I've become somewhat addicted to using immutable collections (mainly in Clojure, which calls them "persistent data structures"), and would love to be able program this way in some contexts on iOS and OS X.
A key example of where this would be useful is to be able to "change" a dictionary by creating a modified copy, and have change listeners be able to query the difference between the old and new values, rather than try to codify the change as a property change event. Immutable data structures are also a game-changer for concurrent programming: no need for locks.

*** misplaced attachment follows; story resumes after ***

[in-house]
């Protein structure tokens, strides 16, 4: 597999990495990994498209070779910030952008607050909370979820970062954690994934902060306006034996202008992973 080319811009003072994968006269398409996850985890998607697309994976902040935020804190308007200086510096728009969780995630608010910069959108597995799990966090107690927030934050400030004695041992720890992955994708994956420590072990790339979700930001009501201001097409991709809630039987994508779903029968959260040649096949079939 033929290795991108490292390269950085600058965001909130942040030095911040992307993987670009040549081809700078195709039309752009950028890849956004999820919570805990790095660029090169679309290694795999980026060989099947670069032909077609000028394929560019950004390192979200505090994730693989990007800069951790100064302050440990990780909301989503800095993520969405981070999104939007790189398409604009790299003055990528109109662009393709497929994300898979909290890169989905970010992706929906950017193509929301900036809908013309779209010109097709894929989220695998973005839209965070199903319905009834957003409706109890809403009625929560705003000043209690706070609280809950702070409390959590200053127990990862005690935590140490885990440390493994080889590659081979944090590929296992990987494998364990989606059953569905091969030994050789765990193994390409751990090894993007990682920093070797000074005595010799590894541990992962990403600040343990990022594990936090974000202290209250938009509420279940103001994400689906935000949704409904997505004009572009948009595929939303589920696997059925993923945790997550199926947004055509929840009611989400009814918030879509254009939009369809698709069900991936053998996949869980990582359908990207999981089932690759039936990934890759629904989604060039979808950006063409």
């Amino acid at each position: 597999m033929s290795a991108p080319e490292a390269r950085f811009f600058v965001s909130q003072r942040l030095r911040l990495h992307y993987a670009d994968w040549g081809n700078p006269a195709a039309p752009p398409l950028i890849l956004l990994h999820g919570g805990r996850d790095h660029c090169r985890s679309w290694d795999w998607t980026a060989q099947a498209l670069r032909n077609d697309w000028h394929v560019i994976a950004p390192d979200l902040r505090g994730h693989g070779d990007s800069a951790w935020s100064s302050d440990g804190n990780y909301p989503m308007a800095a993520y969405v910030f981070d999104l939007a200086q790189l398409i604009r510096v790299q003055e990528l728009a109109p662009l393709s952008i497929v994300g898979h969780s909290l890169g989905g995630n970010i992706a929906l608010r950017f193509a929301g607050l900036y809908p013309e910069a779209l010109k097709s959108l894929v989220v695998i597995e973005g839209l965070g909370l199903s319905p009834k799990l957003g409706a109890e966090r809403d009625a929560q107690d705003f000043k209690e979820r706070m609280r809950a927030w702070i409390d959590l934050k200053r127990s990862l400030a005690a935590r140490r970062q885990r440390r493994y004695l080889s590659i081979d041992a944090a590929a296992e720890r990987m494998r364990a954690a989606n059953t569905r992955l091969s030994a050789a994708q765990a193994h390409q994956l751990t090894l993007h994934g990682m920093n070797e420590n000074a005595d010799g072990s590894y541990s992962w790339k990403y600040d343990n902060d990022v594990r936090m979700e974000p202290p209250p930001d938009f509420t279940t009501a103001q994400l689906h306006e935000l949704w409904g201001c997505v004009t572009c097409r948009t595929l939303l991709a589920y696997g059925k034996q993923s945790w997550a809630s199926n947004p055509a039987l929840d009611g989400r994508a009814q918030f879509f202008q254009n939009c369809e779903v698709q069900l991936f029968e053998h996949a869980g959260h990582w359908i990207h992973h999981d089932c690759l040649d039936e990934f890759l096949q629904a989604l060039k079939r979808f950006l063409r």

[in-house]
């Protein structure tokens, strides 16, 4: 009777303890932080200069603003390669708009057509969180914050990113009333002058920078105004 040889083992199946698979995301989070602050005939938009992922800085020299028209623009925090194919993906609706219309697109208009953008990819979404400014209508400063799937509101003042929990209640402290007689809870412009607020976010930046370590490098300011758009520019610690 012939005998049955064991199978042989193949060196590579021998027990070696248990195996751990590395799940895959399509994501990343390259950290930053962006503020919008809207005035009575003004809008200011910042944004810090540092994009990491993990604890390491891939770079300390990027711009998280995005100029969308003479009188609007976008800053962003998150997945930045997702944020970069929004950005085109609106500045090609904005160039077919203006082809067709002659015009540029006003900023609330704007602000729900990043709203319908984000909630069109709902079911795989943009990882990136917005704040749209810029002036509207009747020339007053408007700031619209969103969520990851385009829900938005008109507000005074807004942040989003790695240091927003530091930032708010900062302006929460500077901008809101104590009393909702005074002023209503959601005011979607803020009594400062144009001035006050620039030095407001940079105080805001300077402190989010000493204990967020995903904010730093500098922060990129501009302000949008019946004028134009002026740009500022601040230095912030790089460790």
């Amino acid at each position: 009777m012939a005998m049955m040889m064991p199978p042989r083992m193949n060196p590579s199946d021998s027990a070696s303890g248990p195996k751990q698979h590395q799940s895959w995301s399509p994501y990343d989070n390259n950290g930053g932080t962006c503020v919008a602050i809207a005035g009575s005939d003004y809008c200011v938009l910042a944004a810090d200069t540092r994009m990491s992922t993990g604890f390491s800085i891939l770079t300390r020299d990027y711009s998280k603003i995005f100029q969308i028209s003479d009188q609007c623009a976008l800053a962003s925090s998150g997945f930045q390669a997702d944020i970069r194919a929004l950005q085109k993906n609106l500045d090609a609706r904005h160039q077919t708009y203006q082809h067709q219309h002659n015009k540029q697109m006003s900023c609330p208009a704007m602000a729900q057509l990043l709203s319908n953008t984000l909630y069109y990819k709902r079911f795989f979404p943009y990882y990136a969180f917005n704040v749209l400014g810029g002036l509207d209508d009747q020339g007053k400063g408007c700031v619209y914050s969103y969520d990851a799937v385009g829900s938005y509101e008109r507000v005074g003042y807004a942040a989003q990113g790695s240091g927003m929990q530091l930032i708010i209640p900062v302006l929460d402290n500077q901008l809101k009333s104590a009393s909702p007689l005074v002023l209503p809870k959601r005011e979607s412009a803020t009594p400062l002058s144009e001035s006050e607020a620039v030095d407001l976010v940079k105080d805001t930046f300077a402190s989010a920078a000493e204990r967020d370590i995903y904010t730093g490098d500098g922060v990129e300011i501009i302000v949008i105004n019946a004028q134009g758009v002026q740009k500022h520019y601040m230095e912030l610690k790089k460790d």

Yes, you can do this now using the immutable
NSDictionary instances, but it becomes increasingly inefficient to copy them to make "changed" versions as you have larger and larger collections and/or make changes frequently: a small change to a large data structure then involves a disproportionate amount of work.
I'm looking for a way to enable immutable data programming in Objective-C. To clarify what this might look like, and for some more of the advantages it offers, the research by Phil Bagwell referenced in this SO question is highly relevant.